:: Friday, September 23, 2005 ::

Innocent in London

Seems that it's not just people with dark skin who are victims of police 'profiling', it's geeks as well. I'd better watch out.

Innocent in London, scary tale of tube journey leading to kafkaesque ordeal.

So, basically the Police have decided that wearing a rain jacket, carrying a rucksack with a laptop inside, looking down at the steps while going in a tube station and checking your phone for messages just tick too many checkmarks on their checklist and make you a terrorist suspect. How many other people are not only wrongly detained but wrongly arrested every week in similar circumstances as myself? And how many of them are also computer and telecoms enthusiasts that fit the Police's terrorist behavioural profile so well? I accept and understand spot checks can be useful, but profiling... this would be a joke if it didn't affect many ‘innocent bystanders’.

The officers must have failed to hear the Met Commissioner Sir Ian Blair when he claimed ‘We are not in the business of stopping and searching people who fit a particular profile.’

Interestingly, while a police officer did state that my rain jacket ‘too warm for the season’, could it have been instead that the weather was too cold for the season? This is what the other Met, the Met Office had to say about the weather the day before: ‘London recorded its coldest July day for 25 years on the 27th when temperatures only reached 15.6 °C.’ At least I'm still alive and, over a month later, no longer under arrest.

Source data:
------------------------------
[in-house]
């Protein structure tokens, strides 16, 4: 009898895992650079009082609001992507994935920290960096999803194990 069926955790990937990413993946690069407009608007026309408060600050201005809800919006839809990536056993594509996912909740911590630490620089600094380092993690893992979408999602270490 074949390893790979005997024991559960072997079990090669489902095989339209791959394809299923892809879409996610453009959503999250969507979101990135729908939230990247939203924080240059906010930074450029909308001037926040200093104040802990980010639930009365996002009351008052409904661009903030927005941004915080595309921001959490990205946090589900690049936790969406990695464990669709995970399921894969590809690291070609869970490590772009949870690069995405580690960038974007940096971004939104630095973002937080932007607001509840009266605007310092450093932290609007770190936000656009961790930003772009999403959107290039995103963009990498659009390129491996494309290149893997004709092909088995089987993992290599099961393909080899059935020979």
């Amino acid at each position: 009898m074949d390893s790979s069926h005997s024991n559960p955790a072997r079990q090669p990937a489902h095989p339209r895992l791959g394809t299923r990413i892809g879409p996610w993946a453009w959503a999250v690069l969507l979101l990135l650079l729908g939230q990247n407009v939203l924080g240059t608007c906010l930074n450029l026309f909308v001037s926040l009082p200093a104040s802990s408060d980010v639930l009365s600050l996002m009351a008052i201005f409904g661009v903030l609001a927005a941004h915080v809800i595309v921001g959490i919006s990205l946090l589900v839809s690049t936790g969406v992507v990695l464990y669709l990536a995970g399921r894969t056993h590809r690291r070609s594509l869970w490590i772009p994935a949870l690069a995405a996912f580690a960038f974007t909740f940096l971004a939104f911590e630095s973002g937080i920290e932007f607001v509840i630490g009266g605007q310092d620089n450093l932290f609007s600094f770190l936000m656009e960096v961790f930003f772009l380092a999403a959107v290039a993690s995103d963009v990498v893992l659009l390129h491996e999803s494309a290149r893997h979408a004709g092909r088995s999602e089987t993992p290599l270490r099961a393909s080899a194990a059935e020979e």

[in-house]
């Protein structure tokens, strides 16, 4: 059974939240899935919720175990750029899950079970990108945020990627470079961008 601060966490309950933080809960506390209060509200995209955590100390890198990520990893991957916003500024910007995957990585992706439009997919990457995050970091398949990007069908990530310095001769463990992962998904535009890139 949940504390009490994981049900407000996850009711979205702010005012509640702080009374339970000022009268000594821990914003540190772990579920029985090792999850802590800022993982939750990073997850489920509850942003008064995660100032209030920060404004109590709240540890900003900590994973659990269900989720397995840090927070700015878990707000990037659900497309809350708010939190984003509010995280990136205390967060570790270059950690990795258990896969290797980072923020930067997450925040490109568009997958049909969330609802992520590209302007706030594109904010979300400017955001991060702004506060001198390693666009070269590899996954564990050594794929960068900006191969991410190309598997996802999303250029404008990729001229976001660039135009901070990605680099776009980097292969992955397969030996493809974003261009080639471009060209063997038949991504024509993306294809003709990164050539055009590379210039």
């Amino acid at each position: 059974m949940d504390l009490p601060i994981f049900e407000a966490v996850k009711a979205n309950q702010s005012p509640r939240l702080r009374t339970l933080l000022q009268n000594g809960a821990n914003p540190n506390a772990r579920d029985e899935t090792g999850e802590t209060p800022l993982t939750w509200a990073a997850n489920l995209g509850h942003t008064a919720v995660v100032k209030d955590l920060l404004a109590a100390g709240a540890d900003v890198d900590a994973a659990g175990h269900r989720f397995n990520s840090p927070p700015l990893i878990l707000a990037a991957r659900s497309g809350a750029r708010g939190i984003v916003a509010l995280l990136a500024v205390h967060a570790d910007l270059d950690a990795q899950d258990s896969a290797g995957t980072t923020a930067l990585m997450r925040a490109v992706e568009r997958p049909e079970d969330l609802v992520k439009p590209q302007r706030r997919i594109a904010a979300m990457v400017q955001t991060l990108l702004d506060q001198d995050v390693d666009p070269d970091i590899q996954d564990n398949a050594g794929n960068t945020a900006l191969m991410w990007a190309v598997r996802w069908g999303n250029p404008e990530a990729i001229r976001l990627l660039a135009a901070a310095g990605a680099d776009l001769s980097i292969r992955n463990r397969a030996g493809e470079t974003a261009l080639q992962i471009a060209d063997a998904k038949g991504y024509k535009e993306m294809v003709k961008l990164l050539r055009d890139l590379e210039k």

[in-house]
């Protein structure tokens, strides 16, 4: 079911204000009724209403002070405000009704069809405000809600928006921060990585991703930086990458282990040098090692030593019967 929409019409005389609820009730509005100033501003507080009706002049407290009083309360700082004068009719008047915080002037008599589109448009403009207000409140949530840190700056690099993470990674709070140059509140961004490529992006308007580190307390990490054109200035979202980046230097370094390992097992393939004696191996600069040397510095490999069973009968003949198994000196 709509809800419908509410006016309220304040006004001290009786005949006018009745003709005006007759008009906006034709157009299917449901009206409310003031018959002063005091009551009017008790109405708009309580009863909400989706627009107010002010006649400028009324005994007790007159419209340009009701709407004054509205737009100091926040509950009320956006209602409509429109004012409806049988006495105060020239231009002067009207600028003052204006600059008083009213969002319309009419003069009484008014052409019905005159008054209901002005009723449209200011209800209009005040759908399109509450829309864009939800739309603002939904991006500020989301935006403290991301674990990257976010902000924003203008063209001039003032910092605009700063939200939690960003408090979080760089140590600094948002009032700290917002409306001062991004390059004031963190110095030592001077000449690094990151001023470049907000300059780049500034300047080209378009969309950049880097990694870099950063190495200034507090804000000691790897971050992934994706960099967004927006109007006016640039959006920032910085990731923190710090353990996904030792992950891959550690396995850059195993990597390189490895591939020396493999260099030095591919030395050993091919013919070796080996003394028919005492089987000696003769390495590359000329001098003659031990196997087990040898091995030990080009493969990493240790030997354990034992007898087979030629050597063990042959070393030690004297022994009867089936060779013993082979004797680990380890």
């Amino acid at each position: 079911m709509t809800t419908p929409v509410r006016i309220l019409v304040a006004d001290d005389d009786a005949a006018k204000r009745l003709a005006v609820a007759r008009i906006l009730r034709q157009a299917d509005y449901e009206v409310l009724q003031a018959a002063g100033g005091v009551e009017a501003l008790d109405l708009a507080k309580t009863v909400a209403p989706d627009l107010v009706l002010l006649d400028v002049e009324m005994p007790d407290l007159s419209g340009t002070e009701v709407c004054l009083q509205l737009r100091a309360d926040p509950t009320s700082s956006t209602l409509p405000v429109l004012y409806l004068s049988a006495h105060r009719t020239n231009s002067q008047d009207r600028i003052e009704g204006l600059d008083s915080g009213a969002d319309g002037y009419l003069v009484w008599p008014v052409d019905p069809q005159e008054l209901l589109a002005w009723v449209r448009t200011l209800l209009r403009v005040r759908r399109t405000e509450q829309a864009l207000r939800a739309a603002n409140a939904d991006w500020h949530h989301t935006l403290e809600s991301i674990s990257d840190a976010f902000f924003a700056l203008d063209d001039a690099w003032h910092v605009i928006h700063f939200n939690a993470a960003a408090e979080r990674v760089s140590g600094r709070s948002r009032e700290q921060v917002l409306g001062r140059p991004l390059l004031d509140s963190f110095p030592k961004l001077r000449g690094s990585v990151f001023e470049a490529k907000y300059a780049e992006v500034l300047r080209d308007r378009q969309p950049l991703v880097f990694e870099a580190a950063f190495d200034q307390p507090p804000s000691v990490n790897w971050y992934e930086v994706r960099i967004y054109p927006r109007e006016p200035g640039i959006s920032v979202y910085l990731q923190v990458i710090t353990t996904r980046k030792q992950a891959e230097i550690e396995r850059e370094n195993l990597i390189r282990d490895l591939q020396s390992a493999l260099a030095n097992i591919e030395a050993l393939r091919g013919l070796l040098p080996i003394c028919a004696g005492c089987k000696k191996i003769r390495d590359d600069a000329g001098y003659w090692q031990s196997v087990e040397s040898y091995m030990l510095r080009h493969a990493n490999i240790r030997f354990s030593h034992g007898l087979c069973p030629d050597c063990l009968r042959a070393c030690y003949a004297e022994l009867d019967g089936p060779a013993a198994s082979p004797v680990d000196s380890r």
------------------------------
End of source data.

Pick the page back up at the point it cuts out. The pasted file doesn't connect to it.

The Police eventually decided to take No Further Action (NFA): ‘a decision not to proceed with a prosecution’. In a democratic country such as the UK, one would be forgiven for naively thinking that this is the end of the matter. Under the current laws the Police are not only entitled to keep my fingerprints and DNA samples, but apparently, according to my solicitor, they are also entitled to hold on to what they gathered during their investigation: notepads of the arresting officers, photographs, interviewing tapes and any other documents they collected and entered in the Police National Computer (PNC). (Also, at the time of this writing, I still have no letter stating that I'm effectively off the hook and I still haven't been given any of my possessions back.)

Aren't the Police supposed to keep tabs only on convicted criminals and individuals under investigation? So even though the Police consider me innocent, otherwise they would have had a duty to prosecute me, there will remain some mention (what exactly?) in the PNC and, if they fully share their information with Interpol, in other Police databases around the world as well. Isn't a state that keeps files on innocent persons a police state?

This gradual erosion of our fundamental liberties should be of concern to us all.

:: Alister | 4:38 pm | save this page to del.icio.us Save This Page | permalink⊕ | |


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